Facts and Fallacies
MSG can improve the flavor of many, but not all foods.
The foods MSG works best with usually contain some protein already,
such as meats, poultry, and vegetable dishes. It also harmonizes
well with salty and sour tastes, making it effective in various
sauces and dressings. But it does little at all for sweet foods
such as cakes, pastries and puddings. Likewise, MSG does not
enhance recipes that are primarily made up of dairy foods. For
example, a custard, milkshake or white sauce wouldn't benefit
from the addition of MSG. However, a cream of vegetable soup
would be great with MSG since it contains some protein ingredients
MSG makes food taste saltier.
to popular belief, MSG is not a high-sodium ingredient. It does
contain some sodium, but it's less than 1/3 the amount contained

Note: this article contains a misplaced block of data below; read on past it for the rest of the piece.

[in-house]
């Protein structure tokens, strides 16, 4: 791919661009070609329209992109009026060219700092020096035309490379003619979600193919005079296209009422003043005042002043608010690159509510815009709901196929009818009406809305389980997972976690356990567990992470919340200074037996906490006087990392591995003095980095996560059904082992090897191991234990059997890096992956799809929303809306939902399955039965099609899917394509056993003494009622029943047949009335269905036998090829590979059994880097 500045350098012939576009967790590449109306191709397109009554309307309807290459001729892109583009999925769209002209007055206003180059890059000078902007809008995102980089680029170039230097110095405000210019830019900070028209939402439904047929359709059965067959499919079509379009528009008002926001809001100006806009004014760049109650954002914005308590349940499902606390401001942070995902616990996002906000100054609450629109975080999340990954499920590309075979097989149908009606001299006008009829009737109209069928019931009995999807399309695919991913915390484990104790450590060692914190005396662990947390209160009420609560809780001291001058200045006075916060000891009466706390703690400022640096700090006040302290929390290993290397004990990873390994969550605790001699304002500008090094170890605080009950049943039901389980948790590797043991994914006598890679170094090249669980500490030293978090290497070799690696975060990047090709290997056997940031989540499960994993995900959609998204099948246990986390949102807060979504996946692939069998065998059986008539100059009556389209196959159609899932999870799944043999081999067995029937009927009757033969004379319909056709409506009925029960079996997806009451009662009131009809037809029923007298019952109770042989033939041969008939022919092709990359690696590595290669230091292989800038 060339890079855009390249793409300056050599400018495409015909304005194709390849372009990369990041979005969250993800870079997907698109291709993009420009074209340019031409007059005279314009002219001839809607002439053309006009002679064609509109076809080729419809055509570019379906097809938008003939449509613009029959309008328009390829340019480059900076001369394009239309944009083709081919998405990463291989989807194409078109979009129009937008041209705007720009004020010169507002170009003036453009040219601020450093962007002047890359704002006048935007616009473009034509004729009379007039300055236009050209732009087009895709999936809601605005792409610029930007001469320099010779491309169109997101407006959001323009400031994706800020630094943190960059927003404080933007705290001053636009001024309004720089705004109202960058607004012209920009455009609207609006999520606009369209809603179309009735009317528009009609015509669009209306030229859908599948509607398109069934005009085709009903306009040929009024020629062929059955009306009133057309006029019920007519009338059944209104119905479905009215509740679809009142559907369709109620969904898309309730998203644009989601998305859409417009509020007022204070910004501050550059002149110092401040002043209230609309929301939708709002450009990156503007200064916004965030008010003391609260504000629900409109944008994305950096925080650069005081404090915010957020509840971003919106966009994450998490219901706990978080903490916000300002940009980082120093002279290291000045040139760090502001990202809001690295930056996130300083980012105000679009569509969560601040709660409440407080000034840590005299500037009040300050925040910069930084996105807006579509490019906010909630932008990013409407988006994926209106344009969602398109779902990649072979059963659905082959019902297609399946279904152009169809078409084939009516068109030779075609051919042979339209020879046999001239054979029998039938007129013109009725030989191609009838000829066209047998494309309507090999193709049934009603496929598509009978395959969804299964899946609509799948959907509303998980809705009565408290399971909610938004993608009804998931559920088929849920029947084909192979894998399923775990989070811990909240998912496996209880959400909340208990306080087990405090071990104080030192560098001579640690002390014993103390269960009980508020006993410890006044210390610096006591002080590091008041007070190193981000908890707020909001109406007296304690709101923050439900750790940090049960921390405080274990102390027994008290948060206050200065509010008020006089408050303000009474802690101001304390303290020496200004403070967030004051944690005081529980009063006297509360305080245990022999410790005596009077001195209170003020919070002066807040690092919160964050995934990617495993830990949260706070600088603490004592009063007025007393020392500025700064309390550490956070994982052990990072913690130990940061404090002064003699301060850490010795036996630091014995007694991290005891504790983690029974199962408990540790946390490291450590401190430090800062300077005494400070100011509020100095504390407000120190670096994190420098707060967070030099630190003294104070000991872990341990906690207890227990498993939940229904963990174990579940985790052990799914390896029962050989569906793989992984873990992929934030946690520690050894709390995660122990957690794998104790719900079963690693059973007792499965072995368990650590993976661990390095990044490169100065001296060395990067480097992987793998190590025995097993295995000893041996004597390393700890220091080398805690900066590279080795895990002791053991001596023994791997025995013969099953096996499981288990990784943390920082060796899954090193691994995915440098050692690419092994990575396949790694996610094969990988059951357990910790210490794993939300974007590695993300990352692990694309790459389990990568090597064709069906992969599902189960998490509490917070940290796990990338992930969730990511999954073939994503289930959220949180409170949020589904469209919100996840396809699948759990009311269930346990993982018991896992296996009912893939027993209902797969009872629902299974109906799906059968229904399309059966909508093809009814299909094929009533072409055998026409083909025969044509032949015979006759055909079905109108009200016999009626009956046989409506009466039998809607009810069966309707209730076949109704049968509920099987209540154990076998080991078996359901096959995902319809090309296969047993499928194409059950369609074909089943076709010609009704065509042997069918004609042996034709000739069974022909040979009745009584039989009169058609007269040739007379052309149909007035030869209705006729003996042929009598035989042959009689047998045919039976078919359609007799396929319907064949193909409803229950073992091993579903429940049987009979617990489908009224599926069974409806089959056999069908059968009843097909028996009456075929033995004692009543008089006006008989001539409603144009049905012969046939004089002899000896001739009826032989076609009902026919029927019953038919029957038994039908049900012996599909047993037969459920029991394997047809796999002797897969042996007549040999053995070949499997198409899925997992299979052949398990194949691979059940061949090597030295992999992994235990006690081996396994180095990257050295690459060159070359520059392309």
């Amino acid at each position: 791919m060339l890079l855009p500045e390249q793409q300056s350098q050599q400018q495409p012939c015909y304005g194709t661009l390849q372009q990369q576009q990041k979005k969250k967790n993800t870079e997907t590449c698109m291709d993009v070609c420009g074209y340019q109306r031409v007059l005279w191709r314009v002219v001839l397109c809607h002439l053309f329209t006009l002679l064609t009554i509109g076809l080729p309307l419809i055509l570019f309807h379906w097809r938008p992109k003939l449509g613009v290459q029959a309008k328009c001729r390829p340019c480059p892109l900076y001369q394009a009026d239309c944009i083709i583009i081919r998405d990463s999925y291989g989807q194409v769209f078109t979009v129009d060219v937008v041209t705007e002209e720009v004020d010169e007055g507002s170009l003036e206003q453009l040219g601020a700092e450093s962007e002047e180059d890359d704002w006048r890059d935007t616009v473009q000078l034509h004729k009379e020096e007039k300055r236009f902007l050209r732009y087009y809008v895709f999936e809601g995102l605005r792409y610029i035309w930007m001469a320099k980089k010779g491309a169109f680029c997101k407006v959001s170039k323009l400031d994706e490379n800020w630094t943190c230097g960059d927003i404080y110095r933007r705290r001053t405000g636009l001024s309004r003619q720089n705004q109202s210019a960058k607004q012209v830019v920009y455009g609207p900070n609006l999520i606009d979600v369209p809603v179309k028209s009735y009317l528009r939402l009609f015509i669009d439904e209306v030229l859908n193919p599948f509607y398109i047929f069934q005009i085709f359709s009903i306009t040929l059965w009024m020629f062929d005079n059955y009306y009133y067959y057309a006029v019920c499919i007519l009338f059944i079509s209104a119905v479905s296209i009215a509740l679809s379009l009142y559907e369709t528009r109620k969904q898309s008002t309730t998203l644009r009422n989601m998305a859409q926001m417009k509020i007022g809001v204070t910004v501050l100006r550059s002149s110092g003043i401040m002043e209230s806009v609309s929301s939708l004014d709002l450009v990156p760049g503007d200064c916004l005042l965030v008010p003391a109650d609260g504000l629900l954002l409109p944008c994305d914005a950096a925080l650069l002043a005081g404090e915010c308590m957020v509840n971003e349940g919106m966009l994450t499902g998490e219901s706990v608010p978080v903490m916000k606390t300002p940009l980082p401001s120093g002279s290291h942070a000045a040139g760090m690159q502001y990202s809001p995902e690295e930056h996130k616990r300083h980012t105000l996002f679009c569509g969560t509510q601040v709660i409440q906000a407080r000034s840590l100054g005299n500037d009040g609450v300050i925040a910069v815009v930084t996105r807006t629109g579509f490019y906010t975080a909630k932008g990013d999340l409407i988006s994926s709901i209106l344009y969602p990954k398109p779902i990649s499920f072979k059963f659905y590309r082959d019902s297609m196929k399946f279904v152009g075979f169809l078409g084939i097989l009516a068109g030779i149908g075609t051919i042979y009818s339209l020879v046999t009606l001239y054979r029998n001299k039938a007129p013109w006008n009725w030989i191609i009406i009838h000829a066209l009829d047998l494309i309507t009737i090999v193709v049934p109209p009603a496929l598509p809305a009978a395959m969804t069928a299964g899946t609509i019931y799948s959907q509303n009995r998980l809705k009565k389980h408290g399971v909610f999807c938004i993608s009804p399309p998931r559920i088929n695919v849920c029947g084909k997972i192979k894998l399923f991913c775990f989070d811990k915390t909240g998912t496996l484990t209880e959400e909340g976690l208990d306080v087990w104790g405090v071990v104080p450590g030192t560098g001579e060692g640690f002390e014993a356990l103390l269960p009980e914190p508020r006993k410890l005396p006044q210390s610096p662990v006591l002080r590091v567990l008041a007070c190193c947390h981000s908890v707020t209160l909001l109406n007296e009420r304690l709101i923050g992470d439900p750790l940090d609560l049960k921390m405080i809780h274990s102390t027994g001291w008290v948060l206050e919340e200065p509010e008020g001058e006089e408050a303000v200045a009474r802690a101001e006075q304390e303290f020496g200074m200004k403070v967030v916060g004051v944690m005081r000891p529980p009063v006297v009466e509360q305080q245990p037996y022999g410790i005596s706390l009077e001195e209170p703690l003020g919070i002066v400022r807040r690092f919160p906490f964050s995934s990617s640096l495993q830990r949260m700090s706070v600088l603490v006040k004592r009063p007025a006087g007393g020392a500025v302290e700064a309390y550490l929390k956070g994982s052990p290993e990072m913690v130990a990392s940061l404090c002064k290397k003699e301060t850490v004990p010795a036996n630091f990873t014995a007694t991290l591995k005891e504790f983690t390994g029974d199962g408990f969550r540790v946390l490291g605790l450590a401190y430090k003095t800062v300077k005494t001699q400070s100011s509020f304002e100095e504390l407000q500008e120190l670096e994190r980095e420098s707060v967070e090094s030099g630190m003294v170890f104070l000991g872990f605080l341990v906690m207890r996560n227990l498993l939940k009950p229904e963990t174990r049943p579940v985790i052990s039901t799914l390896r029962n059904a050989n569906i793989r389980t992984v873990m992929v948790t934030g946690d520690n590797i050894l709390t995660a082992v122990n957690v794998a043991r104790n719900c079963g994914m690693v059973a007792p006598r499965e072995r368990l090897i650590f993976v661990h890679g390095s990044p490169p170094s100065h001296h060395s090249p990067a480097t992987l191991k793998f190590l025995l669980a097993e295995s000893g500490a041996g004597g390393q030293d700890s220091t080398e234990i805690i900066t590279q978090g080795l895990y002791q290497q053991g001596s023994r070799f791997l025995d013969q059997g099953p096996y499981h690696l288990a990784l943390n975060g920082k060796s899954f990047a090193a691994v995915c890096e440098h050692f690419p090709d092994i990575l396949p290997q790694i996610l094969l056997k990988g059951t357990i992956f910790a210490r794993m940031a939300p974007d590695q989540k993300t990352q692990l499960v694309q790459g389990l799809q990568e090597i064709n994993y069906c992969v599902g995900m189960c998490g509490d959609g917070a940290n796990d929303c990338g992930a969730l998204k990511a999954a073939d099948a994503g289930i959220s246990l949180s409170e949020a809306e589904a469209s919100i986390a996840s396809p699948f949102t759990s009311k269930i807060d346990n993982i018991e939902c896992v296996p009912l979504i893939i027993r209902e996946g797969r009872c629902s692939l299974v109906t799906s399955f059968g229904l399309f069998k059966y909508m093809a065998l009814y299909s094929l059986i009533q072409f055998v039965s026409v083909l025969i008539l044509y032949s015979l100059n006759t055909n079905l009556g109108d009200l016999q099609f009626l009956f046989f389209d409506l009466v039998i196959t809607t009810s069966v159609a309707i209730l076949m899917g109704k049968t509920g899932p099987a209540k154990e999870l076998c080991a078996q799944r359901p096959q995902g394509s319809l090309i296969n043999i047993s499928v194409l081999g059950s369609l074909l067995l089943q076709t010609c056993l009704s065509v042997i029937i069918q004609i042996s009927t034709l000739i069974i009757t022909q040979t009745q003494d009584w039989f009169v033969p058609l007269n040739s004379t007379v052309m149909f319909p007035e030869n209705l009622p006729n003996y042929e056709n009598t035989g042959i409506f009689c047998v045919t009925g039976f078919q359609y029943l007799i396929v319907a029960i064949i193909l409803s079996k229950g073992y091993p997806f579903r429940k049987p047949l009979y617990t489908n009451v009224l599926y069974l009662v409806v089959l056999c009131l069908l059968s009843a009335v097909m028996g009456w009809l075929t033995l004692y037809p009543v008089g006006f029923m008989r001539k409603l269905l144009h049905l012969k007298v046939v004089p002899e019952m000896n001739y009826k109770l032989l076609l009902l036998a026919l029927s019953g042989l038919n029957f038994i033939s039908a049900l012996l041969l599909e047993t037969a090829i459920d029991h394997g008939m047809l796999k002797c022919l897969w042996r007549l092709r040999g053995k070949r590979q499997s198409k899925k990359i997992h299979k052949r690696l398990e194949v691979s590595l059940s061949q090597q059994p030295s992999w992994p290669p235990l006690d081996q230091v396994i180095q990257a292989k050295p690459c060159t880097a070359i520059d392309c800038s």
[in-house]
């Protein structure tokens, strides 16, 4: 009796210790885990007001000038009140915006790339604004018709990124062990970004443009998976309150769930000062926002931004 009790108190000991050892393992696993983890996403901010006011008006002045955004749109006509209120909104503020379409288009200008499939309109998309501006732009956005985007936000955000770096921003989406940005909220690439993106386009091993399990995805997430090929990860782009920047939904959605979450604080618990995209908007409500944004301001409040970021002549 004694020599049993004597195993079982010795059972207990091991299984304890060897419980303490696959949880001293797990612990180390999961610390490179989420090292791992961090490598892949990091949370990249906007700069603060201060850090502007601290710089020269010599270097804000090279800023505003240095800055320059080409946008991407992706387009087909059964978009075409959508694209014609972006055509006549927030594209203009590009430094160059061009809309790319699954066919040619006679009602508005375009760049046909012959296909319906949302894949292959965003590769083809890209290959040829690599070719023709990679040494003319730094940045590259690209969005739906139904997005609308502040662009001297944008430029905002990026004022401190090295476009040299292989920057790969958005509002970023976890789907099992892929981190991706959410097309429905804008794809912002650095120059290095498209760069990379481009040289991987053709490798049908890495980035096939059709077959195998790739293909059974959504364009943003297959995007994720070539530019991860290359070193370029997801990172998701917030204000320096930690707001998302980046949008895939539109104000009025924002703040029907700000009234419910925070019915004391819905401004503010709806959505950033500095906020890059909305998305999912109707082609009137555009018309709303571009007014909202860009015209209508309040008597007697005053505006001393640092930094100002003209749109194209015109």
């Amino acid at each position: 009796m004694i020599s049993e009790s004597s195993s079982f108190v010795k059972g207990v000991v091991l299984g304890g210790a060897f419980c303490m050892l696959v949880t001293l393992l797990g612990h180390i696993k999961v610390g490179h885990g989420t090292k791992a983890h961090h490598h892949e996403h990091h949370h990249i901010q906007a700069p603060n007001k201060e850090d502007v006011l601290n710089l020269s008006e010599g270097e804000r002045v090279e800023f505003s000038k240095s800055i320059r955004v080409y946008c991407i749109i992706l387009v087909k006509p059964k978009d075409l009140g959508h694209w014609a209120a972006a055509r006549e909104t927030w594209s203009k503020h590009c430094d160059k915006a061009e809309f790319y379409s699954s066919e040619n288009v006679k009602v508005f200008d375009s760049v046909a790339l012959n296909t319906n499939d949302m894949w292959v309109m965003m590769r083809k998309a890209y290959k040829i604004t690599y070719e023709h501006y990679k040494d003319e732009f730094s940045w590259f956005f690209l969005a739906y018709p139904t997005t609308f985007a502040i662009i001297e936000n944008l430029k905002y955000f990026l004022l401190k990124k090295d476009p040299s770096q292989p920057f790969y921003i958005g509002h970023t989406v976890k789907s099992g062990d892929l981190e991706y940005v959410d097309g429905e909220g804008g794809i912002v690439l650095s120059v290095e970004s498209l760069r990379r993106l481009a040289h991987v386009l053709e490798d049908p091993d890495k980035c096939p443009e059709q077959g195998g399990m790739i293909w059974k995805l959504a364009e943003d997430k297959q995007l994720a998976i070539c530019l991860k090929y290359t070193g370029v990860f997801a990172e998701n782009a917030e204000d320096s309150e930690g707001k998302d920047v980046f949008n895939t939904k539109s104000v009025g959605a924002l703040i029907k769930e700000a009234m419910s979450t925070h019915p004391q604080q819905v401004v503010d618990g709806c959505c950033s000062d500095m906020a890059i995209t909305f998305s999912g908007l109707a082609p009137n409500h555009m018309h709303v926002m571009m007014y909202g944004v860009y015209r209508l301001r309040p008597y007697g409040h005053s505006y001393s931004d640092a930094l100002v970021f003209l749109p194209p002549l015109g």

in an equal portion of regular table salt. Table salt contains
2,400 mg per teaspoon of sodium while MSG has only 700 mg of
sodium per teaspoon. In addition, most recipes do not call for
adding an entire teaspoon of MSG. Therefore, per serving, the
amount of sodium added to a dish when MSG is used is quite minimalcertainly
not enough to render a dish "salty." It will, however,
have a positive impact on the overall savory flavor of the dish.
The increased flavor level of the dish will be noticeable when
an MSG-enhanced dish is compared with one without added MSG.
MSG is a NOT a meat tenderizer.
Although monosodium glutamate is sometimes added to meat tenderizers,
MSG itself does not act as a meat tenderizer. It functions as
a flavor enhancer only, and that's why it's added to meat tenderizersfor
an extra flavor boost!
MSG can make bad food taste better.
No. It's a myth that using monosodium glutamate can "cover
up" bad-tasting food or allow a cook to substitute low
quality ingredients for high quality ones. MSG only enhances
the flavors that are already present; it doesn't add new ones
or mask "off" flavors. If the ingredients aren't great,
then the dish will not be great.